High-brow or downright pretentious, good PNR or sparkly vampires, I don't care about the premise so long as it entertains me.
Edit October 13, 2013: In retrospect, I'm really not sure why that book and I have the relationship that we do. That is to say, I know what pissed me off then, and I'm not about to dismiss my younger self's opinion because, to my younger self, it was justified.
But really, who cares anymore?
It was the best review I could have written in 2012. Now, nearly two years later, maybe I could do a better one. But until I get around to it, here it is in all of its former glory.
Goodreads review, last updated April 16, 2012
The first time I heard about The Fault In Our Stars was in a vlog by John Green, and my thoughts ran along the lines of: "Oh, new book. Nice. Might check it out of the library." And that's that. It wasn't until the early shipping fiasco and the subsequent blog posts that I really considered seeking the book out to see if it was worth all the hype it got .
Look, I like John Green alright, he has his own thing going on. And I admire him for creating a sense of community among nerds everywhere - it's not an easy feat, and it's nice to be made to feel great about who you are and what you do. But something bothered me about that vlog and the subsequent reactions of people to it. I didn't know what it was until last night... and I'll get to that in a minute.
Anyways, The Fault in Our Stars tells the story of Hazel, who, after being diagnosed with thyroid cancer at 12, was ready to die, before a medical miracle saved her... for now. At Cancer Support Group, she meets Augustus, who is in remission after having lost his leg to osteosarcoma fourteen months prior. And while Hazel makes it her policy not to get too close to people for fear of hurting them when she dies, she can't help but to start falling for Augustus.
Here's what I hand in to John Green: he knows how to write his dialogue. I had plenty of laugh out loud moments. And he's not pulling any punches - he doesn't prettify cancer. He doesn't make his characters out to be some perfect saints, he doesn't make them seem heroic. There's a lot that can be said about grief and grieving and the difference between the face you put on for people and what you really feel.
That said, I don't feel like I should have sought this book out the way I did. My first thought, when reading the opening chapters, was something along the lines of: "Oh, my God, John Green has written a manic pixie dream boy". The trademark Green novel elements are here: a love interest that is just too perfect, quirky and smart characters, a secondary cast that is barely developed further than their function. Hazel's high school friend Kaitlyn has about three scenes in the book, in which she does nothing but direct our main character to helpful plot points.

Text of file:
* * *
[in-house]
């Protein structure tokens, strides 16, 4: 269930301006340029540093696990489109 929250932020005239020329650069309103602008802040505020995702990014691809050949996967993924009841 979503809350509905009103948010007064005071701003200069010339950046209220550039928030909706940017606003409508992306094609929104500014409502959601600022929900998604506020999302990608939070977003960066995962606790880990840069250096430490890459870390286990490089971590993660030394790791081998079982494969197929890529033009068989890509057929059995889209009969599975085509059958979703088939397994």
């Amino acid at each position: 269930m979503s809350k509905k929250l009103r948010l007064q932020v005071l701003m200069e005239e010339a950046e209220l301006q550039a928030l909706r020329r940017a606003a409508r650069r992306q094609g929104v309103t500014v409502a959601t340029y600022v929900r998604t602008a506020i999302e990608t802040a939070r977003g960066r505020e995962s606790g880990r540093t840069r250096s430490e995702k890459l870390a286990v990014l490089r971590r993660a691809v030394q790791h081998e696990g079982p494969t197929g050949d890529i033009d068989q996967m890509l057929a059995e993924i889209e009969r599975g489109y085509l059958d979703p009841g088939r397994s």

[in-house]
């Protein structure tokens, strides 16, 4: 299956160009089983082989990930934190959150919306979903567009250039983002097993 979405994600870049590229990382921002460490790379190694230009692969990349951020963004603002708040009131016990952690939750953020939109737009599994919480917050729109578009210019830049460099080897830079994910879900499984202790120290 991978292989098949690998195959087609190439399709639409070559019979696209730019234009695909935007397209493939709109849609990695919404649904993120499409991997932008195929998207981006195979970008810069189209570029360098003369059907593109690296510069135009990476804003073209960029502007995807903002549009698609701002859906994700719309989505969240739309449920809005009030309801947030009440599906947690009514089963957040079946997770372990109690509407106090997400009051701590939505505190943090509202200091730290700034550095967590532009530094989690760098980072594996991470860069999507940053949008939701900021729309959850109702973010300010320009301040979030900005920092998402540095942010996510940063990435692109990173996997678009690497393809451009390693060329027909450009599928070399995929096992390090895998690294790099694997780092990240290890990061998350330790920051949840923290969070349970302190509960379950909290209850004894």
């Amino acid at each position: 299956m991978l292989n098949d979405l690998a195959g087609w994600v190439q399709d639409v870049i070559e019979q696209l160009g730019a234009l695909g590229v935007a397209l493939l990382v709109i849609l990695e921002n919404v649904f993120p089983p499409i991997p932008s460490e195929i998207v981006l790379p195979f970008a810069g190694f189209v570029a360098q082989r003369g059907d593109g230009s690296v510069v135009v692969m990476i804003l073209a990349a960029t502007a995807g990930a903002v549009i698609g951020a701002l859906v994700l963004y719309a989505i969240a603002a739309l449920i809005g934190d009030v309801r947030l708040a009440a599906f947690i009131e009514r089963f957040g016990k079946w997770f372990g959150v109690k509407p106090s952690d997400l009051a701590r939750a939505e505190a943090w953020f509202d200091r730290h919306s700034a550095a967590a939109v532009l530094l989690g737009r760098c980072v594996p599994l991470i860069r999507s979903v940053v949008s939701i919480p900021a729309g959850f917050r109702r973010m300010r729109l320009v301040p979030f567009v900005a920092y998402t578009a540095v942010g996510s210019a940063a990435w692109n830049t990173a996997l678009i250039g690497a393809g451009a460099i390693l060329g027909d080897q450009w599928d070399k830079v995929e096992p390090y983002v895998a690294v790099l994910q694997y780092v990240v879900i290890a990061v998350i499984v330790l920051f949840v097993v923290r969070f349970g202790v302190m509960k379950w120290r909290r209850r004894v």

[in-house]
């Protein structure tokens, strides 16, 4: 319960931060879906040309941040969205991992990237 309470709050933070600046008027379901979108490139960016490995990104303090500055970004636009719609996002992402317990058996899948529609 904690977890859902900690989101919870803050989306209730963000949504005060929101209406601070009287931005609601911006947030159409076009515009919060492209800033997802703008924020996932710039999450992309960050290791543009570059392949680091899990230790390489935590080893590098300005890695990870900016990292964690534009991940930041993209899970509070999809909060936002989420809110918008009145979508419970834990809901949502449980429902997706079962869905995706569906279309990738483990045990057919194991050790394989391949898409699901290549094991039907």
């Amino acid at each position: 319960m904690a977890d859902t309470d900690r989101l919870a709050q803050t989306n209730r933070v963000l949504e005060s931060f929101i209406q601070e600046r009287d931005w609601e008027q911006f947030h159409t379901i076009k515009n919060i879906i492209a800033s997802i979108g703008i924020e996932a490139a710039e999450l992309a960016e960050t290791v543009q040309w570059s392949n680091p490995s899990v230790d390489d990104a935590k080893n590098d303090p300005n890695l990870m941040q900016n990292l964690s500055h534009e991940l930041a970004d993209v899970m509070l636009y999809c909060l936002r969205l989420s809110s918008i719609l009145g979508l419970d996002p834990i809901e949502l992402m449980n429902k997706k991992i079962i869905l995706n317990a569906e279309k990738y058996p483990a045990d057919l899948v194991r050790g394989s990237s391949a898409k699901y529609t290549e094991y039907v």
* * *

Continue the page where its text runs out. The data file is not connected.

I didn't mind Augustus, although like many other readers have pointed out, he talks like he reads from a script. His pretentiousness, him tailoring his actions based on their metaphorical meaning - those traits of his irritated me to no end. I kept wondering "Who talks like that?" I get it that cancer kids are supposed to be precocious, but there are ways to make this seem plausible and organic and Green completely overlooked them.
But ultimately, what pissed me off was the fact that the book gets so deep, and at the same time says absolutely nothing. Hazel and Augustus talk about death and whether it's better to live fully and leave scars, or to thread lightly and minimize the damage.
I think what this book is about, in the end, is that human lives are governed by chance and coincidence. Peter Van Houten exclaims, at one point, how Shakespearean Gus and Hazel's tragedy is, and indeed, "Romeo and Juliet" would not have been quite so poignant if not for the horrible, horrible timing. My own timing of reading this book was bad - this past week has been very difficult for me and reading two cancer books would have ended up depressing me to no end. In the end, what TFIOS is telling us is that sucky timing exists... and that's that.
Which brings me back to why I felt so uneasy about the hype surrounding this book. People will argue whether spoilers are good and bad and if Green has any right to ask people not to spoil his book (even if that limits discussion), (even if it sounds suspiciously like telling people how to review his book). I personally think people don't spoil books on purpose, and if someone does post huge spoilers on the Internet, the author telling them not to will not have an impact. Also, not to give anything away, but the only consequence of revealing the plot to this book will only be a lessening of the tear-jerker effect. It's no Liar.
But the reason why this bothered me is that... honestly... it's such a ridiculous thing to make a big deal of. Spoiling a book isn't some earth ending calamity, and there are certainly worse things to worry over. If this is John Green's biggest concern, then he's very lucky, very privileged indeed.
He deserves his kudos and the respect of his fans. His credibility will not be questioned. He's not very likely to get cyber bullied, not as much as a female author/blogger might, and he certainly won't be discriminated over his race, nationality or sexuality.
No, the only thing he can apparently crusade about is having a spoiler-free world. Well, bless him, then. I'm sure he's going to have fun with that.
For further analysis of the themes in the story, my Book Lantern post. Warning, spoilers included! Is the Fault Really in Our Stars?
Also, Meghan's follow up post:
Augustus Waters: Hero or Zero?